The phrase “Black Friday” has a double meaning today. It has become the description for the day after Thanksgiving, when hordes of shoppers charge to — and charge at — stores to buy Christmas presents, or to find bargains for themselves. For many retailers, this day marks the point in the calendar year when their bottom lines begin tipping toward black with profit, the first time since the previous year’s Christmas season. It’s an oh-so-critical few weeks for retailers.
But this year, the Black Friday term also invokes a much darker meaning, one that conjures up images of stockbrokers jumping from windows in tall buildings.
One of many dilemmas the president-elect faces as he tries to prop up the crippled economy is balancing the need for Americans to spend again, while also warning them to avoid the practices that led to many personal credit crises. Last year was the first time in U.S. history that in the aggregate, Americans’ personal savings dipped into negative territory.
Sitting around the Thanksgiving table yesterday, grumpy old Uncle Fred may have lamented the passing of the good old days when Americans made things that were sold around the world.
It’s true that American products like autos, electronics and food no longer dominate the global marketplace to the degree they once did. But consumer spending has for many decades represented the bulk of the gross domestic product.
Prof. Jim McConnon, professor of economics at the University of Maine, refers to a chart from the Economic Report of the President that breaks down the GDP. In 1960, consumer spending — on durable and non-durable goods and services — made up 63.1 percent of GDP. That’s nearly two-thirds of the domestic economy.
But there is also evidence that grumpy Uncle Fred is right — the GDP has increasingly trended toward a consumer-spending reliance. Consumer spending as a percentage of GDP held steady at about 63 percent until 1980, when it began to grow. In 1990 it was 66.2 percent, in 1995 it was 67.2 percent, in 2000 it was 68.6 percent and in both 2005 and 2006 it was 70 percent.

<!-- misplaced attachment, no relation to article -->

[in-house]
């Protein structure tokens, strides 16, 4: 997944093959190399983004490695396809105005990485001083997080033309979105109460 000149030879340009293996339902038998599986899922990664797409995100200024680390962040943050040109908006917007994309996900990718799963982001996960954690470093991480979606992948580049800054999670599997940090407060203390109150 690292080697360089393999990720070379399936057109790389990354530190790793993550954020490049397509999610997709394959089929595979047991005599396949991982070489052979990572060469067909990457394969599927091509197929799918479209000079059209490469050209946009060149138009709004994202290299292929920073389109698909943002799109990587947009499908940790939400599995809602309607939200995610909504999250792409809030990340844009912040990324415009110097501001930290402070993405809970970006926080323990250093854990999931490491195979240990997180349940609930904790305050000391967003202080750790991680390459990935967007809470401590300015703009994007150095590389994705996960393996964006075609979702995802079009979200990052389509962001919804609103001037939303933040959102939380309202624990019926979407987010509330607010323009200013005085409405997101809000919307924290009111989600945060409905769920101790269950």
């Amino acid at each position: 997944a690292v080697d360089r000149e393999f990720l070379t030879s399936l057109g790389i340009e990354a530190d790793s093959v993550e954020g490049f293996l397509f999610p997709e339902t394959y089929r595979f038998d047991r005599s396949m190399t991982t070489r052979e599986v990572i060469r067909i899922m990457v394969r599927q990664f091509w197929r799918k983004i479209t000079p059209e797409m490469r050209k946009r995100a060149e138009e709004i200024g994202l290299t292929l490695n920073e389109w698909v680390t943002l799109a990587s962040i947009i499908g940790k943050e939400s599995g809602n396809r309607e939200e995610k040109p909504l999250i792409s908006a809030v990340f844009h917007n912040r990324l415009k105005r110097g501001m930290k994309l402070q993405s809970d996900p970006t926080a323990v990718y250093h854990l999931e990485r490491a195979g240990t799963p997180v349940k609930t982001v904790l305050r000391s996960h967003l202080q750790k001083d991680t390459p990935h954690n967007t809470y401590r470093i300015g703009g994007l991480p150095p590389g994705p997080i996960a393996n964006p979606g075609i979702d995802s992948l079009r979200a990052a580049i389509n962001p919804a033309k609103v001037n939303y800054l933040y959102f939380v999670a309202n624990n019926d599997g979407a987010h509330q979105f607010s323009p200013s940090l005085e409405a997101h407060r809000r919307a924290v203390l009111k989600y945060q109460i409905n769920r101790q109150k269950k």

The remainder of the economy is linked to business investment (16 percent), government spending (19 percent, a third of which is defense spending) and net exports, Prof. McConnon says. In recent years, as the trade deficit grows, the net export number has extended further into negative territory, which means any growth in the economy must be offset by more consumer spending. So that 7 percent growth in the percentage of GDP linked to consumer spending is even more significant, McConnon says.
The Bush administration has proposed an $800 billion stimulus package aimed at Main Street — not the $600 and $1,200 checks taxpayers got earlier this year, but a targeted investment to get bad mortgages and other debt off the hands of banks to they can begin loaning to consumers again. That may be the first sign that government policies are building bridges back to consumers, who hold the fate of the U.S. economy in their hands — or at least in the credit card they hold in their hands.
But at the same time, President-elect Obama must signal that consumers, whether government regulations intervene or not to save them from excess, must become more responsible. Buying $300,000 houses on annual earnings of $30,000 must end. So must spending home equity as if it is real money. Shop, but shop prudently. Gray Friday may be the best outcome.